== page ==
I think so. It’s funny that you ask that, because I was having that conversation earlier today with somebody. You know, these days people want things to fit very neatly in a box. I like things that are a little bit more of a rich tapestry. I think if you make something that’s just one thing, then you’re really hoping that that specific audience will find the movie and if they don’t then there’s really nothing in it for anyone else. And with Jungleland, it’s not a boxing movie. There’s not that much fighting in the movie. This is a movie about two brothers and one of them happens to be a fighter, and that fighting is sort of a microcosm of their lives, of all the things they’re fighting for and finding their way out. So I think there’s definitely something for everyone, in both of these films.
Charlie Hunnam and Jack O’Connell have great chemistry as brothers.
Yeah, they do. And they spent a lot of time together before we got started. They stayed together for a bit so they would connect and build that bond. Look, in a studio movie you have months and months and months of prep. We work much faster than that. When we have only four, five, six weeks of prep, we have to build it a lot faster. We don’t get the same benefit of time on an independent film as a studio film, so we have to build those relationships very quickly and very intimately.
The film’s co-writer/director is Max Winkler, who’s relatively new to feature filmmaking. How was it collaborating with him?
He had two films previously. I’ve definitely worked with directors with a wide range of experience. We’ve given a lot of filmmakers their opportunity to direct. We financed and produced Halle Berry’s directorial debut. We did Christoph Waltz’s directorial debut. Working with young filmmakers who are just emerging is very important for me with my company. We’re very filmmaker-driven.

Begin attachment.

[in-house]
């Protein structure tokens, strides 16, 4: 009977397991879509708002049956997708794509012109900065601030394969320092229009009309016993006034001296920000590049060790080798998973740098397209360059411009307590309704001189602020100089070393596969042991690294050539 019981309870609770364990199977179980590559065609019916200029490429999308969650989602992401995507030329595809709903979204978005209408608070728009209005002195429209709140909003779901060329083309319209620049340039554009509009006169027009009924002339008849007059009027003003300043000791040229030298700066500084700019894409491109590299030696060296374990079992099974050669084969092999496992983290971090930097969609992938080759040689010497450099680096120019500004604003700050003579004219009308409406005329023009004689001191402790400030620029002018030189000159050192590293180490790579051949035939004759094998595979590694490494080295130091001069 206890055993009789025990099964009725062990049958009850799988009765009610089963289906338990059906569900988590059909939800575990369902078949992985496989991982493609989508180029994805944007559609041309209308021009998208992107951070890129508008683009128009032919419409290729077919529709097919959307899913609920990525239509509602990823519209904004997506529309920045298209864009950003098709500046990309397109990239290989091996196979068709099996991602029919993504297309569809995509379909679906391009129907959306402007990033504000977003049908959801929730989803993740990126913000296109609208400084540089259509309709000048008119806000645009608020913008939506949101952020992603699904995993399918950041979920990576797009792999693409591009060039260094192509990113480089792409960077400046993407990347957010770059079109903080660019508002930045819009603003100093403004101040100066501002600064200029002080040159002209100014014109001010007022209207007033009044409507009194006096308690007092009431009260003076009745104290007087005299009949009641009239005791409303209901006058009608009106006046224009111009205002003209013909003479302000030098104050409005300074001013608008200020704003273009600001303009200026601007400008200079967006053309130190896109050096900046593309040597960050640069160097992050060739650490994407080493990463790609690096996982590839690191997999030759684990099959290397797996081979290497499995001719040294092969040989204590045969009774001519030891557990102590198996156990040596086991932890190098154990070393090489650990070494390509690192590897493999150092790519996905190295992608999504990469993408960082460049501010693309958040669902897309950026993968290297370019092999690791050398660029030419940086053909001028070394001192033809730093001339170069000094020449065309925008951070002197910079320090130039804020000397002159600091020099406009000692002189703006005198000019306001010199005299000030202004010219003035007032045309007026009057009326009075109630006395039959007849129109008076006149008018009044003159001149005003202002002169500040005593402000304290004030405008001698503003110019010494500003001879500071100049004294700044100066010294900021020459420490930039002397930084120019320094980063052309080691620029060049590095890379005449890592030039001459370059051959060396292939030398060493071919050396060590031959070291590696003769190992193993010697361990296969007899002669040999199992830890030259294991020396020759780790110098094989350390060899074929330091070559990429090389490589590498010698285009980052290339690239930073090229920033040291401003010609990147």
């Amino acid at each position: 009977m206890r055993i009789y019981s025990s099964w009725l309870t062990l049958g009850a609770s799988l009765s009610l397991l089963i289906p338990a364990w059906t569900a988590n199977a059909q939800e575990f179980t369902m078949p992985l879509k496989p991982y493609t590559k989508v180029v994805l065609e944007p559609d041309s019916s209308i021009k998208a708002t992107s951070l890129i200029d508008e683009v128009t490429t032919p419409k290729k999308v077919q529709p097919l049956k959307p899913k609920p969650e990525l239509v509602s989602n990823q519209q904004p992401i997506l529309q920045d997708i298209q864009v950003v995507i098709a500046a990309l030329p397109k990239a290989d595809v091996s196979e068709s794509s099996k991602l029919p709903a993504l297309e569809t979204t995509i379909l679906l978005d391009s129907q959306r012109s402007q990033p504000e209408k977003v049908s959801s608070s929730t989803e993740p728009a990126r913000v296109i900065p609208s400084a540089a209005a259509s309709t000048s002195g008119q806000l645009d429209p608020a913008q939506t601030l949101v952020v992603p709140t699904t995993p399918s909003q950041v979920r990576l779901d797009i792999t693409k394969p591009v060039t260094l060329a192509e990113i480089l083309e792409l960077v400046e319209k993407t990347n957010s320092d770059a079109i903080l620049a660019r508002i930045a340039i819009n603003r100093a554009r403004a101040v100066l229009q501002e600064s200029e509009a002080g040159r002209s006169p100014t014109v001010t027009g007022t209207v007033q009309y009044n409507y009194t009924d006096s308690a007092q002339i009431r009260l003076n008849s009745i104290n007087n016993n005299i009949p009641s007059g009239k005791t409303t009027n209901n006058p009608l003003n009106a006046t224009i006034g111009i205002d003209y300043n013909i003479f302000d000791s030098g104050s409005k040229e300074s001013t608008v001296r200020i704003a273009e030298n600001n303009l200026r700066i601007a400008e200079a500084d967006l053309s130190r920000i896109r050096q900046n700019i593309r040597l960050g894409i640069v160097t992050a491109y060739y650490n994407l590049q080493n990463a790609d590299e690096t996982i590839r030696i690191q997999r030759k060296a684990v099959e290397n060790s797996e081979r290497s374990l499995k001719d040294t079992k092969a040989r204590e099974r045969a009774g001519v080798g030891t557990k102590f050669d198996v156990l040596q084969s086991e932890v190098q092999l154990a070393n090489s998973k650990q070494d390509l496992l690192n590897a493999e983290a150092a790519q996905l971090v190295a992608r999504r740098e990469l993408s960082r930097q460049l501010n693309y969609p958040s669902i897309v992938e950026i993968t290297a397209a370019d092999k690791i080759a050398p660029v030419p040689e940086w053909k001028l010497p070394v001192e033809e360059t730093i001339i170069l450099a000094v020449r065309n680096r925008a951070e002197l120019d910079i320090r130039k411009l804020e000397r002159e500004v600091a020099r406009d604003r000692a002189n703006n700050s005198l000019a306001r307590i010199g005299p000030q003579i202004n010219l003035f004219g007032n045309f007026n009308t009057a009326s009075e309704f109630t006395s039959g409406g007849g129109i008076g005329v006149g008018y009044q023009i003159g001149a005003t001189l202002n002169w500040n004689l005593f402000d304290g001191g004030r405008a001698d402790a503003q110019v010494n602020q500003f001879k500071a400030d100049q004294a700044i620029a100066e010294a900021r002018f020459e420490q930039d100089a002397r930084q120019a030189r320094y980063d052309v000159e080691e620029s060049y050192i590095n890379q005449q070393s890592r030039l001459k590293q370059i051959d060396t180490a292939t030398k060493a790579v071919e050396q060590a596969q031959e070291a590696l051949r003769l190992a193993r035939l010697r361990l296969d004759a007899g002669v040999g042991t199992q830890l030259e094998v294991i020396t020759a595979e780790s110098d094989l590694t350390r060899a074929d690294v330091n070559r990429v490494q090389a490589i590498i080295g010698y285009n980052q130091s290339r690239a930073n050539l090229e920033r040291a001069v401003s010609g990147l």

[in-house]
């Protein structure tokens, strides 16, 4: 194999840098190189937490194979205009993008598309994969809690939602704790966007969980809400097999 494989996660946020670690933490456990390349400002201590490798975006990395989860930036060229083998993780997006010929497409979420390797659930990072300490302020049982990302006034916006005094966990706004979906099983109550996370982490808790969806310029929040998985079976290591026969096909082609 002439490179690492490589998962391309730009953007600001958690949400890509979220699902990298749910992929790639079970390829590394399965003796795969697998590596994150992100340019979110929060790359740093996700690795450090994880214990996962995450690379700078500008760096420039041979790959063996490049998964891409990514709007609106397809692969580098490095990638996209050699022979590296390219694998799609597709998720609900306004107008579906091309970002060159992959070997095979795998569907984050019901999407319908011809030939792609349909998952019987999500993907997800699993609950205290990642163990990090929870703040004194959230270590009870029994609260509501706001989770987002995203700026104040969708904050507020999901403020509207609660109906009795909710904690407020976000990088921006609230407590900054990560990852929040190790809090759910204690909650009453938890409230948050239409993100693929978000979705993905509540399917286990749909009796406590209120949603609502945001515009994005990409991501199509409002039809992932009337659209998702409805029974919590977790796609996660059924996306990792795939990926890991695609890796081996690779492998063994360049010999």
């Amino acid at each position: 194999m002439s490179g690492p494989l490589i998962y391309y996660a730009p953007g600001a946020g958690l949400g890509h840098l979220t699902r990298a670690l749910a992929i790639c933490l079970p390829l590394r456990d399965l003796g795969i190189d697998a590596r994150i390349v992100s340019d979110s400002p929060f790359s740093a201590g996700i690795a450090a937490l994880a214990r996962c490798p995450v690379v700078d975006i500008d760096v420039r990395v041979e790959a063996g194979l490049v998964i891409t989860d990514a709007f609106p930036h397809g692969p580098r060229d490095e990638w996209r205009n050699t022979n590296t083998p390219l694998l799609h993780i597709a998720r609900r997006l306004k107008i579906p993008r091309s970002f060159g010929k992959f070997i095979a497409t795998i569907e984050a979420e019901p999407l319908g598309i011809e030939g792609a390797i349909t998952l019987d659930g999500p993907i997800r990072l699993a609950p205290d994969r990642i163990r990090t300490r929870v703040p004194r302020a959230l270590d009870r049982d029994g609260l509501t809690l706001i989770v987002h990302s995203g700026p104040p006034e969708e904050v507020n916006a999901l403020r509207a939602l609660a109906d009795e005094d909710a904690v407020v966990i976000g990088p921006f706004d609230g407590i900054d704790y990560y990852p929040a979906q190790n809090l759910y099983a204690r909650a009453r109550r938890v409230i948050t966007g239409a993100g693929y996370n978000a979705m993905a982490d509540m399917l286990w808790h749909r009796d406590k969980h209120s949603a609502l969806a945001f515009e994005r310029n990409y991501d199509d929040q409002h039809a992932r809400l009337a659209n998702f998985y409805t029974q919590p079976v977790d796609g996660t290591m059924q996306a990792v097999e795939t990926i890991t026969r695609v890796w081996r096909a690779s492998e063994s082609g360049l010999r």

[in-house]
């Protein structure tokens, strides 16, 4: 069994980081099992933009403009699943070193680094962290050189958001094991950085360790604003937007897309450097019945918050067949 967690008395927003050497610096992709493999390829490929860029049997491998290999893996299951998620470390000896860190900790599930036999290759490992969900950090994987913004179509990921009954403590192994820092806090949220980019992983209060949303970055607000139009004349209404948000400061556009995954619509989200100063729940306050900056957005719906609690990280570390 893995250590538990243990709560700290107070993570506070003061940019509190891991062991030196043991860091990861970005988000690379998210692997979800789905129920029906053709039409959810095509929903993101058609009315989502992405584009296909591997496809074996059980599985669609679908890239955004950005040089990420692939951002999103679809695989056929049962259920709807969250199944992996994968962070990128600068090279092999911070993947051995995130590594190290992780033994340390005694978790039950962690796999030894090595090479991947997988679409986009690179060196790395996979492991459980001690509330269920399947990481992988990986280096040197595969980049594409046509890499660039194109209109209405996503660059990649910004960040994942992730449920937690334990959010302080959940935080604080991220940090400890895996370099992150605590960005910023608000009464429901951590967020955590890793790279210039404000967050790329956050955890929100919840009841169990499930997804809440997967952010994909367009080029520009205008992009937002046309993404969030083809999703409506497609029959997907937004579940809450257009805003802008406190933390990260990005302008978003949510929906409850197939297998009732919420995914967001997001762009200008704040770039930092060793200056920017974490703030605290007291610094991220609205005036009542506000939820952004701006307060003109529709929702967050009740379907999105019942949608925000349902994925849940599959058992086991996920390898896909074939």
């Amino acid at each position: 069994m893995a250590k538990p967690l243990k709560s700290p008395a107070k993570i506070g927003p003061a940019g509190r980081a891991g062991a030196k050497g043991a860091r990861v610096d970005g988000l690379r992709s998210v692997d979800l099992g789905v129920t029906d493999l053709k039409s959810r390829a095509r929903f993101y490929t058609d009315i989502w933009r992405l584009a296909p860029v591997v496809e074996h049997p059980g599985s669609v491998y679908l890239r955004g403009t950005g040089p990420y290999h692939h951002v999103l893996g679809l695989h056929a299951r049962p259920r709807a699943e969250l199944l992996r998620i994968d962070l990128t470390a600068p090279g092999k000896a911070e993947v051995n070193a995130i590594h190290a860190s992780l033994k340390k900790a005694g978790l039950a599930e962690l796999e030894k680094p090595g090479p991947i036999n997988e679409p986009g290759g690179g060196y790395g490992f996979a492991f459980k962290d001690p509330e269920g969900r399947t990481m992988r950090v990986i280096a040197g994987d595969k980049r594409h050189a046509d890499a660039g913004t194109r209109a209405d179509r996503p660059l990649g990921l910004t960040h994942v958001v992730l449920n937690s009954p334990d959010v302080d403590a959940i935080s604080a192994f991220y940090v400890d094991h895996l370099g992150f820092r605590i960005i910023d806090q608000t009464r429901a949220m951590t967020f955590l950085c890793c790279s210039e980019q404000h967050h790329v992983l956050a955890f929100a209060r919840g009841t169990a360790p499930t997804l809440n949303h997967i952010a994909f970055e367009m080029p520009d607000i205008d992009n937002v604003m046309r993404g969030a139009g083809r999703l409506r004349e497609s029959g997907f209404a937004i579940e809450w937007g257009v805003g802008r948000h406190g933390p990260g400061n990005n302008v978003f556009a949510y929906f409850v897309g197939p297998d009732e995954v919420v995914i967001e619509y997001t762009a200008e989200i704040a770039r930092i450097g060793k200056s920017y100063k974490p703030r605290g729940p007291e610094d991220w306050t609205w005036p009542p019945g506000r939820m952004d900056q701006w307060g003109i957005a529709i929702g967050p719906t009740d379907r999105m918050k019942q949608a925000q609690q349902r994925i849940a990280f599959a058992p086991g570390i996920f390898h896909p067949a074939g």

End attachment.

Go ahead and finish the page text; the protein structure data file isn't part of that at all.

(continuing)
Dreamland’s director, Miles Joris-Peyrafitte, has just a few credits as well. He was also a producer on the film and integrally involved with the score. What effect do you think his multihyphenate role had on the filming?
Miles is incredibly talented and was involved in all aspects of the film. This movie has his DNA all over it. Miles is a real auteur. He’s incredibly strong in his convictions and knew exactly what he wanted to do and how he wanted to do it. I was amazed at how young he was, but he was able to really take control, lead the crew, and everyone felt great about it.
Is it harder to make period films, such as Dreamland?
No, in some respects it’s easier because you know exactly what it’s gonna be. You don’t have to think too much about it. Like when it comes to the costuming, it’s very clear what people were wearing in terms of the fashions of the time. When you make modern-day movies from a fashion standpoint, you’re sort of setting the fashion tones and trends. So it just depends on what you’re trying to do.
You spent over two decades in investment banking in the entertainment industry. How do you think your experience on the money side has helped you on the creative side?
I know going in exactly what we’re going to need financially. I think that being able to be ahead of those conversations and being aware of what the talent needs so we can try to work it out in advance is a very, very helpful conversation. Most producers can’t do both the creative and the finance side, so to be able to do both I think is really special.
I spent a lot of time behind a desk, and now to have the opportunity to be part of that creative decision, to have the team trust you, to earn that respect creatively, is kind of the highest honor for me as a producer and why I do this every day.
Jungleland can be seen in select theaters and on Premium Video-on-Demand and Digital. Dreamland will debut in select theaters November 13 and on Premium Video-On-Demand and Digital November 17.
Featured image: Margot Robbie in ‘Dreamland.’ Courtesy Paramount Pictures.